WASHINGTON — Turkey’s president Recep Tayyip Erdoğan came to power on the heels of the 2001 financial crisis that ended entire political careers. Following Friday’s meltdown in the Turkish economy, a day Turks are already hailing as “Black Friday,” many are left wondering whether Erdoğan will also fall from power.
The Turkish strongman, who has been engaged in a protracted diplomatic spat with the U.S. and various EU countries, now blames Turkey’s woes on an “economic war” waged by outside forces. But Turks are not buying it.
When it comes to Turkey’s economic woes, the government only has itself to blame.
Turkey’s economy has been overheating for some time. The global liquidity glut in the aftermath of the 2008 global financial crisis has allowed emerging markets such as Turkey to access cheap capital, leading to private sector overleveraging. Turkey’s non-financial companies have borrowed over $340 billion in foreign liabilities.
Now that the U.S. Federal Reserve is tapering its release of cheap money, emerging markets are feeling the dollar liquidity squeeze. Turkish companies are having difficulty servicing their foreign-currency debt. And with the Turkish lira losing 44 percent of its value against the dollar this year, many businesses are rushing to banks to restructure their loans. Indeed, the crisis is spilling over to the financial sector. So much so that the European Central Bank now warns of exposure of EU banks to Turkey, which exceeds $166 billion.
The Turkish economy may have reached the point of no return.
Faced with a looming economic crisis, Erdoğan over the past couple of years has chosen to use his expanded powers to punish his domestic enemies and challenge his Western allies instead of focusing on much-needed structural reform.
Since Turkey’s failed coup attempt in July 2016, Ankara has jailed lawmakers, journalists, academics, and civil servants. The Erdoğan government has seized assets worth $11 billion, too, to the concern of investors worldwide.
Meanwhile, Ankara has also jailed over 50 Western nationals, residents and employees on dubious political charges, as part of Erdoğan’s ill-contrived policy of “hostage diplomacy,” which is aimed at extracting concessions from Turkey’s Western allies. The tactic of using innocent detainees as bargaining chips — a policy borrowed from Tehran and Pyongyang’s playbooks — has not only tarnished Turkey’s global image, but also triggered the worst crisis between Washington and Ankara since the former’s 42-month-long military embargo between 1975 and 1978. Again, investors took note.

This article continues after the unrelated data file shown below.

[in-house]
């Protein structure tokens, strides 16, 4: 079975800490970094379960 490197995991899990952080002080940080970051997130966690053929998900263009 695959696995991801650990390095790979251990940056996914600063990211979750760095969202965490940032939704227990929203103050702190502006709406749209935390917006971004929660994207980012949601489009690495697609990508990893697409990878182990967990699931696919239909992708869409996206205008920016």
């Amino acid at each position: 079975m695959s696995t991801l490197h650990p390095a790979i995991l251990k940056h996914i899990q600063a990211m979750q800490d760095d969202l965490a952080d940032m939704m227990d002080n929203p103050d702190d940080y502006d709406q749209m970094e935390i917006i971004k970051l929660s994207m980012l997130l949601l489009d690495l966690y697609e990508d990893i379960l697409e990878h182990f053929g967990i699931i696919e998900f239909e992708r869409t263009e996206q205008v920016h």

When Turkish authorities in 2016 detained Andrew Brunson, a North Carolina pastor who has served peacefully for over two decades in Turkey, no one could have guessed that his case could precipitate a diplomatic crisis or hasten Turkey’s economic meltdown. U.S. efforts to free Pastor Brunson — by all accounts an innocent man held on farcical charges of espionage, terrorism, and coup plotting — not only met stiff resistance from Erdoğan, but also triggered anti-American rhetoric from his top officials.
With politicians on the other side of the Atlantic consumed by one of the most polarized periods in U.S. history, Erdoğan achieved the impossible: He succeeded in uniting Republicans and Democrats, as Congress and the White House introduced a barrage of punitive measures against Ankara. In addition to congressional bills aiming to block Turkey’s access to international financial institutions and purchase of F-35 stealth fighters, Trump sanctioned two Turkish ministers while also doubling tariffs against Turkish steel and aluminum.
And as the diplomatic spat stirred up even more turbulence in Turkish markets, Erdoğan chose to double down. He defied Washington’s pressure, saying “if they have their dollars, we have our Allah.” His son-in-law, the newly minted minister of treasury and finance, on Friday announced his long-anticipated “new economic plan” — an amateur slideshow that failed to assuage investor concerns and led to a further plunge in the Turkish currency. By the time he ended his one-hour talk, the lira lost almost 8 percent. Turkey closed the day with the biggest one-day devaluation since the 2001 crisis that brought Erdoğan to power.
The Turkish economy may have reached the point of no return. Even if Erdoğan takes a U-turn and releases American hostages in Turkish prisons, he can put neither bilateral relations with Washington nor the Turkish economy back on track. From helping Iran evade U.S. sanctions in a massive scheme that implicated some of his top officials to turning a blind eye to jihadists on Turkey’s border with Syria, Erdoğan has caused irreparable damage on Turkey’s reputation among investors, not to mention its diplomatic relations.
His threat to “start looking for new friends and allies” and his overtures to Russia signal a pivot away from the transatlantic alliance and its values, and will only serve to exacerbate Turkey’s diplomatic and economic woes.
Turkey’s toothless opposition fails to provide much hope
The current crisis is the culmination of Erdoğan’s reckless stewardship. Fixing it will take years — a task that will require new leadership and an entirely different mentality.
Turkey’s toothless opposition, however, fails to provide much hope. Without strong political forces to push him out, Erdoğan will almost certainly continue to dig himself and the Turkish economy into a deeper hole.
Aykan Erdemir is a former member of the Turkish parliament and a senior fellow at the Foundation for Defense of Democracies.